Moreover, the risks associated with making a false accusation are low: the person accused must first submit a counterclaim to establish their copyright ownership and then take private legal action to demonstrate actual harm. They must locate the other party in order to enforce any financial compensation awarded by the judiciary.[10]

Consequentially, automated copyright detection systems built for and used by online video hosting services like Google's Content ID have been used by governments, companies and individuals to block critical reporting.[6][23][24][25] In some cases, individuals have been known to play copyrighted music to disrupt streaming, recording or other activities with the intent of getting other users' videos taken down by automated systems.[26]

Tools used in content moderation have been subject to similar criticism.[7]

History and notable examples

Earliest examples of the use of copyright law to enforce censorship relate to the British government invoking the monopoly of the Worshipful Company of Stationers and Newspaper Makers to suppress texts it deemed problematic, such as anti-Cromwellian and anti-Caroline satirical writings in the sixteenth and seventeenth centuries. To circumvent the Stationers' monopoly on print, contemporary activists used a handwriting (scribed) method of publication.[8][12][27]

It has been argued that censorship by copyright is becoming increasingly more common in the Digital Age.[12][18] It has also been called a major element of censorship found in democratic societies, otherwise critical of the concept of censorship. Hannibal Travis wrote that "copyright largely determines the accessibility and cost of information in a democratic society, and that it grants rights holders substantial powers of censorship through the threat of prosecution for infringement".[12] Modern copyright laws and associated technologies developed to enforce it have been described as "wielded by powerful government and business officials as a weapon to censor independent news media and deter investigative reporting". Said laws and technologies have been generally developed in the Global North, and are abused there as well, but are even more commonly abused in the Global South, where traditions and protections of free speech are weaker.[7]

Incidents described as censorship by copyright include:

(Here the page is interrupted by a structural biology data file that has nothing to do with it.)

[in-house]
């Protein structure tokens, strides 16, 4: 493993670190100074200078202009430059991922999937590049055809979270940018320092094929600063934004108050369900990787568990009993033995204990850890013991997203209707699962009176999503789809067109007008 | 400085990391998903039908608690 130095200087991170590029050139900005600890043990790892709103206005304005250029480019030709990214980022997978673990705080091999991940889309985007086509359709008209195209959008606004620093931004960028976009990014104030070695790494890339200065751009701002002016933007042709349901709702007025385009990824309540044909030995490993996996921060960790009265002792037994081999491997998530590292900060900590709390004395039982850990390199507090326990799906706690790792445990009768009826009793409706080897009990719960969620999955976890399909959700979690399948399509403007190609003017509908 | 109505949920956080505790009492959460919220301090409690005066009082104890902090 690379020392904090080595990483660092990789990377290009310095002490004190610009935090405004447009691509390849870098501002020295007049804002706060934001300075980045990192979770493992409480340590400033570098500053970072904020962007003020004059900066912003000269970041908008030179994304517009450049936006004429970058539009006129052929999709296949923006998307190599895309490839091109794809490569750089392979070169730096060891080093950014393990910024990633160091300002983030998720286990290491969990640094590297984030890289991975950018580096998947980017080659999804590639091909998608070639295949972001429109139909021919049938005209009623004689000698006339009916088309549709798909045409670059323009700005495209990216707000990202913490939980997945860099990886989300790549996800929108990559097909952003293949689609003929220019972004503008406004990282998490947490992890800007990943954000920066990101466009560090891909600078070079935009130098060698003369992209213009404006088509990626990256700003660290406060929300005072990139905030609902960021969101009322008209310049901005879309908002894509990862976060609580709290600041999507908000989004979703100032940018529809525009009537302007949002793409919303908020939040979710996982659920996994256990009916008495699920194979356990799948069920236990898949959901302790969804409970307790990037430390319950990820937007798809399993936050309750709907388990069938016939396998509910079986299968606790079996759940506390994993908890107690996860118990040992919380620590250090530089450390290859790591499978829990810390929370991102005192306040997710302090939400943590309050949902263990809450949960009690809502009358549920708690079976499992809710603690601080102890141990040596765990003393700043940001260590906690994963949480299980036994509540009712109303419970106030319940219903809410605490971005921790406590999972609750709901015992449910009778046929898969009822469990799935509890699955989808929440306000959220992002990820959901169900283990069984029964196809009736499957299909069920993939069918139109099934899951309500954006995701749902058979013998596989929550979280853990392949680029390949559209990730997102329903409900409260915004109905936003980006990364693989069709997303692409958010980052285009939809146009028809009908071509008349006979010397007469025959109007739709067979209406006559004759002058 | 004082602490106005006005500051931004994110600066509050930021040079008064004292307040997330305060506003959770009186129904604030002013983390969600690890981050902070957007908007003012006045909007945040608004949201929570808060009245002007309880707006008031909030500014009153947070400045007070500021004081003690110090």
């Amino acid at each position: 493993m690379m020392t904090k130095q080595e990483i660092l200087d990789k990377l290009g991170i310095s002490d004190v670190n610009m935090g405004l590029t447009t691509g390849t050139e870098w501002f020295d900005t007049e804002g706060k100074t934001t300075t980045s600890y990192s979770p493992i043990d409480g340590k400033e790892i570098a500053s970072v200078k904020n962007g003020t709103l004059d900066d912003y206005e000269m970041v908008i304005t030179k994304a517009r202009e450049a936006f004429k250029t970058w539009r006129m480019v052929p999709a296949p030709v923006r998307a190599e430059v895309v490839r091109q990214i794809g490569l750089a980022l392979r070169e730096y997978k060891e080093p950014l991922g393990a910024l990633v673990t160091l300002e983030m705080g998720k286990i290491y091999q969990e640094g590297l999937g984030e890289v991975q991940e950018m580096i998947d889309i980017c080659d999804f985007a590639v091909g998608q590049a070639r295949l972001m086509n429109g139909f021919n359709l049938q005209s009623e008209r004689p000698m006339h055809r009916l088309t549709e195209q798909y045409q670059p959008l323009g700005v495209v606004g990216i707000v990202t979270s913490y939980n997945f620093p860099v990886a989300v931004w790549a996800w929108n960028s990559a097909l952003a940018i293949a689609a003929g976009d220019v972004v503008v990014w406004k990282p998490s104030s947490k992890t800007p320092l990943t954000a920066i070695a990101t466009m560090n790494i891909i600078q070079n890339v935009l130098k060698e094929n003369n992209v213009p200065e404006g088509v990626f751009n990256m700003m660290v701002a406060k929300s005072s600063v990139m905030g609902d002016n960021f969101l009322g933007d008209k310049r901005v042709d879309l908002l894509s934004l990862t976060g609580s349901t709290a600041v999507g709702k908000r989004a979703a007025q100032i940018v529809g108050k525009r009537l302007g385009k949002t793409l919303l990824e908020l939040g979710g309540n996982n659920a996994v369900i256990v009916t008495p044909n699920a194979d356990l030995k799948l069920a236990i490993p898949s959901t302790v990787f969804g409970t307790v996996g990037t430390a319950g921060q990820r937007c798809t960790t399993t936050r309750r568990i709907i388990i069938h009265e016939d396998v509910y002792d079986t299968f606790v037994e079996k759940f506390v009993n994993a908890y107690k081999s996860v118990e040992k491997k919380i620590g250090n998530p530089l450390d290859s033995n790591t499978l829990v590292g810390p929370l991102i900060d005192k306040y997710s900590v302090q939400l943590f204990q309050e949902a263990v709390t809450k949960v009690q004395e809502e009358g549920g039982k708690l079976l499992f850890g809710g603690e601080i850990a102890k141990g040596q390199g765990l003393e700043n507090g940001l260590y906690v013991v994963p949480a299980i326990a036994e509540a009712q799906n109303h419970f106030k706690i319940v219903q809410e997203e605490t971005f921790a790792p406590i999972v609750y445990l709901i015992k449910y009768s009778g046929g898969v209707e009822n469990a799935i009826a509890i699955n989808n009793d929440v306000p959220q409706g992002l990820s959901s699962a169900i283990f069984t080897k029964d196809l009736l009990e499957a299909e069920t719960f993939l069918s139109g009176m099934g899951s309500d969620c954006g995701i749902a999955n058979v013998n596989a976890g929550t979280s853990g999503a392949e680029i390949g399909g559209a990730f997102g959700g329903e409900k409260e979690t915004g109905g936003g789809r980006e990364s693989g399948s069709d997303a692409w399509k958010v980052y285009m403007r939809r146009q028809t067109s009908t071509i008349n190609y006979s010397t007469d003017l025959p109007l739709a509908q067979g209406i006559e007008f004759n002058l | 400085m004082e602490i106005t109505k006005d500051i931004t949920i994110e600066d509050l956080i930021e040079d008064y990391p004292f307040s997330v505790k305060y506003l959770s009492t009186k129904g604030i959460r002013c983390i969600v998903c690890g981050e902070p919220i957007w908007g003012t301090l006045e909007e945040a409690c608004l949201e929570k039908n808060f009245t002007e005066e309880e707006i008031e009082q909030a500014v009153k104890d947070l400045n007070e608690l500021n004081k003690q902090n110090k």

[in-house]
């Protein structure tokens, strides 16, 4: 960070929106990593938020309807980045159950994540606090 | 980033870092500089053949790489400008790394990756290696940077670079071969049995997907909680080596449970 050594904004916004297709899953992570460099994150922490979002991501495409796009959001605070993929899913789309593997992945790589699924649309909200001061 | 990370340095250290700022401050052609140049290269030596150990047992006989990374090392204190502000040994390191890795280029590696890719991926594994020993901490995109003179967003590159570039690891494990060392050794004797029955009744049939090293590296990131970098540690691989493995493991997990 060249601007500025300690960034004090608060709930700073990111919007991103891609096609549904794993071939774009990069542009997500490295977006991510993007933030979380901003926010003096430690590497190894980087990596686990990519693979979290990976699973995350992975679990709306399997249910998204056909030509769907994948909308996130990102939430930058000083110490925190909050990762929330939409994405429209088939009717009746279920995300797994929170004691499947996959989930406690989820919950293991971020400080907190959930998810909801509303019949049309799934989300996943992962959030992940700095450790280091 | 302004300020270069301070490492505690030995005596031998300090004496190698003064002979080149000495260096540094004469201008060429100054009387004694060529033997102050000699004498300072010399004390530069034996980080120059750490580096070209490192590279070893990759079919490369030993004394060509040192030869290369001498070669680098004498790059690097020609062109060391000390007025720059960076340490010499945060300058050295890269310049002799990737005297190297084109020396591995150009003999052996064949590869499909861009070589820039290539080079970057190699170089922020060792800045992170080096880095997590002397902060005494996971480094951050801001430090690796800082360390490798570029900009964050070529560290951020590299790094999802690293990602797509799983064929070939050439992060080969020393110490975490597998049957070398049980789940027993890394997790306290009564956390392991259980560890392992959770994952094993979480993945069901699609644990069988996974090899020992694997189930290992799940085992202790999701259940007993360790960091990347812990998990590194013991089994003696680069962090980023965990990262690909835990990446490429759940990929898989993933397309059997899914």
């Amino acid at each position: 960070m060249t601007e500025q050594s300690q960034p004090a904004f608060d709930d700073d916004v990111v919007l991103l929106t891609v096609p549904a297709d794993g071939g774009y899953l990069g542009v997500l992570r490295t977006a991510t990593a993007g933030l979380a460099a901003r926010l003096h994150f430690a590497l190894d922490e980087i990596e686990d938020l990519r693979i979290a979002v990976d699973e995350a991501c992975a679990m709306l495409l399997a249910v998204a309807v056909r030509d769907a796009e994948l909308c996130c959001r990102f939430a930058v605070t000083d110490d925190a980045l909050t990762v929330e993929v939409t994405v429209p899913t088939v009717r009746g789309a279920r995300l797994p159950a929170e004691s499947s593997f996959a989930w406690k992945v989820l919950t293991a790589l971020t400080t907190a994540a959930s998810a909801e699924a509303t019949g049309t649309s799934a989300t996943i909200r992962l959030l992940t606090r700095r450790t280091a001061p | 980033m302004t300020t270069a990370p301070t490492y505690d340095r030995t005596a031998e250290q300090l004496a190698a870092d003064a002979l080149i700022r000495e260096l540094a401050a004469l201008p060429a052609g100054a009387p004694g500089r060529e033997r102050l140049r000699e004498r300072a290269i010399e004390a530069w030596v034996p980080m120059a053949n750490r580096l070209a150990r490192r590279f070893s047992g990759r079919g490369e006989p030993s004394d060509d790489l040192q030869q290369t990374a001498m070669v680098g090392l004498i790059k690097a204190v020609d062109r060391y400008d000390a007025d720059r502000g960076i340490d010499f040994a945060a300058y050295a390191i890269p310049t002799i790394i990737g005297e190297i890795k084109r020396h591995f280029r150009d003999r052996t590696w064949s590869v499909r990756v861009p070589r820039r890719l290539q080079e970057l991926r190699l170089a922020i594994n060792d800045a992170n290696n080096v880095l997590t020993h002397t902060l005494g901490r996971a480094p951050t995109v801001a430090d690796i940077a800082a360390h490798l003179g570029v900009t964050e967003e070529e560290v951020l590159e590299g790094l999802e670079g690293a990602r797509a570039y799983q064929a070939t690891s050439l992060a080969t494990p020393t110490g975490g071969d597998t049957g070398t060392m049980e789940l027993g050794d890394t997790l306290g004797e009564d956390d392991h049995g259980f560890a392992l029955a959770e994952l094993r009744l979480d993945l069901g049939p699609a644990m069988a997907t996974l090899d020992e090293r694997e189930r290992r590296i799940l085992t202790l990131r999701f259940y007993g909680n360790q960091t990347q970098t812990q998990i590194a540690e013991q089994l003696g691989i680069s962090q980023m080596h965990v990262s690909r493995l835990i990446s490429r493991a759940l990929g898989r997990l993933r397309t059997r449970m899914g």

See also


  1. ^ Masnick, Mike (26 July 2013). "Why Yes, Copyright Can Be Used To Censor, And 'Fair Use Creep' Is Also Called 'Free Speech'". Techdirt. Retrieved 2 April 2024.
  2. ^ a b Haber, Eldar (2013–2014). "Copyrighted Crimes: The Copyrightability of Illegal Works". Yale Journal of Law and Technology. 16: 454–501. ...censorship-by-copyright could endanger other constitutional rights, first and foremost First Amendment rights and possibly due process rights.
  3. ^ a b c d e f g h i Reid, Amanda (Winter 2019). "Copyright Policy as Catalyst and Barrier to Innovation and Free Expression". Catholic University Law Review. 68 (1): 33–86. The attractiveness of modem copyright as a weapon to chill speech is due to four interrelated factors: (1) the ease and "ubiquity" of infringement; (2) the simplicity of asserting a prima facie infringement case; (3) the uncertainty of available defenses, like fair use; and (4) the threat of hefty statutory penalties. Censorship by copyright undermines core First Amendment principles. Copyright out of balance threatens our liberty to learn. Copyright threatens access to the building blocks of learning and culture.
  4. ^ a b c d e Westbrook, Steve (9 April 2009). Composition and Copyright: Perspectives on Teaching, Text-making, and Fair Use. State University of New York Press. p. 37-38. ISBN 978-1-4384-2599-3.
  5. ^ a b Gagliano, Cara (20 January 2023). "For Would-Be Censors and the Thin-Skinned, Copyright Law Offers Powerful Tools". Electronic Frontier Foundation. Retrieved 3 April 2024.
  6. ^ a b c d Cobia, Jeffrey (2008). "The Digital Millennium Copyright Act Takedown Notice Procedure: Misuses, Abuses, and Shortcomings of the Process". Minnesota Journal of Law Science & Technology. 1: 391–393 – via Hein Online.
  7. ^ a b c d e f g h i Radsch, Courtney (2023). "Weaponizing Privacy and Copyright Law for Censorship". SSRN Electronic Journal. doi:10.2139/ssrn.4464300. ISSN 1556-5068.
  8. ^ a b c d e f Ghosh, Arjun (2013). "Censorship through Copyright: From print to digital media". Social Scientist. 41 (1/2): 51–68. ISSN 0970-0293. JSTOR 23611080.
  9. ^ a b Aufderheide, Patricia; Milosevic, Tijana; Bello, Bryan (October 2016). "The impact of copyright permissions culture on the US visual arts community: The consequences of fear of fair use". New Media & Society. 18 (9): 2012–2027. doi:10.1177/1461444815575018. ISSN 1461-4448.
  10. ^ a b c d e f Hern, Alex (23 May 2016). "Revealed: How copyright law is being misused to remove material from the internet". The Guardian. ISSN 0261-3077. Retrieved 2 April 2024.
  11. ^ a b c d "How Copyright Bots are Governing Free Speech Online". Digital Freedom Fund. Retrieved 2 April 2024.
  12. ^ a b c d Travis, Hannibal (Spring 2000). "Pirates of the Information Infrastructure: Blackstonian Copyright and the First Amendment" (PDF). Berkeley Technology Law Journal. 15 (2): 777–864.